Under the Administrative Procedures Act, a reviewing court shall “hold unlawful and set aside agency action, findings, and conclusions found to be . . . arbitrary, capricious, an abuse of discretion, or otherwise not in accordance with law.” See 5 U.S.C. § 706(2)(A). This “arbitrary and capricious” standard is a deferential one - “it requires that agency action simply be ‘reasonable and reasonably explained.'” See Cmtys. for a Better Env't v. Envtl. Prot. Agency, 748 F.3d 333, 335 (D.C. Cir. 2014) (quoting Nat'l Tel. Coop. Ass'n v. Fed. Commc'ns Comm'n, 563 F.3d 536, 540 (D.C. Cir. 2009)); see also Kennecott Greens Creek Mining Co. v. Mine Safety & Health Admin., 476 F.3d 946, 954 (D.C. Cir. 2007) (“[The] standard of review under the arbitrary and capricious test is only reasonableness, not perfection.”). As a result, a reviewing court will uphold an agency action so long as the agency has “articulated a satisfactory explanation for its action including a rational connection between the facts found and the choice made.” See FirstEnergy Serv. Co. v. FERC, 758 F.3d 346, 352 (D.C. Cir. 2014) (quoting Motor Vehicle Mfrs. Ass'n v. State Farm Mut. Auto. Ins. Co., 463 U.S. 29, 43 (1983)).

         Furthermore, courts “give an extreme degree of deference to the agency when it is evaluating scientific data within its technical expertise.” See Cmtys. for a Better Env't v. Envtl. Prot. Agency, 748 F.3d at 336 (quoting City of Waukesha v. Envtl. Prot. Agency, 320 F.3d 228, 247 (D.C. Cir. 2003)). A court must remain mindful that it reviews an agency's scientific judgments “not as the chemist, biologist, or statistician that [the court is] qualified neither by training nor experience to be, ” and thus it may exercise only the “narrowly defined duty of holding agencies to certain minimal standards of rationality.” See Troy Corp. v. Browner, 120 F.3d 277, 283 (D.C. Cir. 1997) (quoting Ethyl Corp. v. Envtl. Prot. Agency, 541 F.2d 1, 36 (D.C. Cir. 1976) (en banc)).

         Nonetheless, the Court's review must be “searching and careful.” See Colo. River Cutthroat Trout v. Salazar, 898 F.Supp.2d 191, 199 (D.D.C. 2012) (quoting Nat'l Envtl. Dev. Ass'n's Clean Air Project v. Envtl. Prot. Agency, 686 F.3d 803, 810 (D.C. Cir. 2012)). A decision may be deemed arbitrary and capricious where an agency “relied on factors which Congress has not intended it to consider, entirely failed to consider an important aspect of the problem, [or] offered an explanation for its decision that runs counter to the evidence before the agency[] or is so implausible that it could not be ascribed to a difference in view or the product of agency expertise.” See Cablevision Sys. Corp. v. Fed. Commc'ns Comm'n, 649 F.3d 695, 714 (D.C. Cir. 2011) (quoting Motor Vehicle Mfrs. Ass'n v. State Farm Mut. Auto. Ins. Co., 463 U.S. at 43); accord Agape Church, Inc. v. Fed. Commc'ns Comm'n, 738 F.3d 397, 410 (D.C. Cir. 2013). Therefore, just as the Court may not “substitute [its] judgment for that of the agency, ” see Rural Cellular Ass'n v. Fed. Commc'ns Comm'n, 588 F.3d 1095, 1105 (D.C. Cir. 2009), it also generally may not “affirm an agency decision on a ground other than that relied upon by the agency, ” see Manin v. Nat'l Transp. Safety Bd., 627 F.3d 1239, 1243 (D.C. Cir. 2011).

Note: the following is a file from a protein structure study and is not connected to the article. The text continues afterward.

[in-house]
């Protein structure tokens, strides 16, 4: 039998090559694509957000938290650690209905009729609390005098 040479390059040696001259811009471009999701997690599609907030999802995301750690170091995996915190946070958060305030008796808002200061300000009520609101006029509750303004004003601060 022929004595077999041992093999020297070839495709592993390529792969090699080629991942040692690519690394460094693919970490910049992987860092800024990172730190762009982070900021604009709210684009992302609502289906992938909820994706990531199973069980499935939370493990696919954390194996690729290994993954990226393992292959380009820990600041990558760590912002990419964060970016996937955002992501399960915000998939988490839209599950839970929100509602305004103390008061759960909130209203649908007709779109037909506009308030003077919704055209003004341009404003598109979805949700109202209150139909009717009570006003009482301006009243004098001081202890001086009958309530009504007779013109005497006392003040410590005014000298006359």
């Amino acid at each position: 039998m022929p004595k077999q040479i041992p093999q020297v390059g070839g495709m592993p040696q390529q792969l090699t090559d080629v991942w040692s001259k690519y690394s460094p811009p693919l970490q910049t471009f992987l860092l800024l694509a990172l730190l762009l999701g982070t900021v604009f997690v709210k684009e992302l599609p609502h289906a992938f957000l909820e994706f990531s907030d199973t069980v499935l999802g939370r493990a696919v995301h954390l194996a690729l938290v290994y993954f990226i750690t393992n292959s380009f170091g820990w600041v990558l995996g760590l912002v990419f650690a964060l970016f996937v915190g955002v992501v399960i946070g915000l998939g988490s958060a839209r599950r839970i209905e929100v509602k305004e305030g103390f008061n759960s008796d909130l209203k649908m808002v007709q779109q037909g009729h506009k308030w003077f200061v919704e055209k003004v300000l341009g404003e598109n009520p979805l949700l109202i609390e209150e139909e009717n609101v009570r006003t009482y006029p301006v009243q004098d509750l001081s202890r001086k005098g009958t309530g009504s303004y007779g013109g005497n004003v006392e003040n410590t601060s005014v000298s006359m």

In addition, where an administrative agency has been ordered to reconsider or explain an earlier decision on remand, as is the case here, the agency has an “affirmative duty to respond to the specific issues remanded” by the Court. See Defs. of Wildlife v. Kempthorne, No. 04-1230, 2006 WL 2844232, at *12 (D.D.C. Sept. 29, 2006) (first citing Tex Tin Corp. v. Envtl. Prot. Agency, 992 F.2d 353, 355 (D.C. Cir. 1993); then citing Ass'n of Civilian Technicians v. Fed. Labor Relations Auth., 370 F.3d 1214, 1223 (D.C. Cir. 2004)). The agency “retains some discretion to determine how it ‘may best proceed to develop the needed evidence and how its prior decision should be modified in light of such evidence as develops.'” See id. at *11 (quoting Fed. Power Comm'n v. Transcon. Gas Pipe Line Corp., 423 U.S. 326, 333-34 (1976)). And the remanding court “may not dictate to the agency the ‘methods, procedures, or time dimension,' for its reconsideration.” See id. (quoting SEC v. Chenery Corp., 318 U.S. 194, 196 (1947)). Nor may the court demand that an agency reach any particular result. See id. (citations omitted). But the ...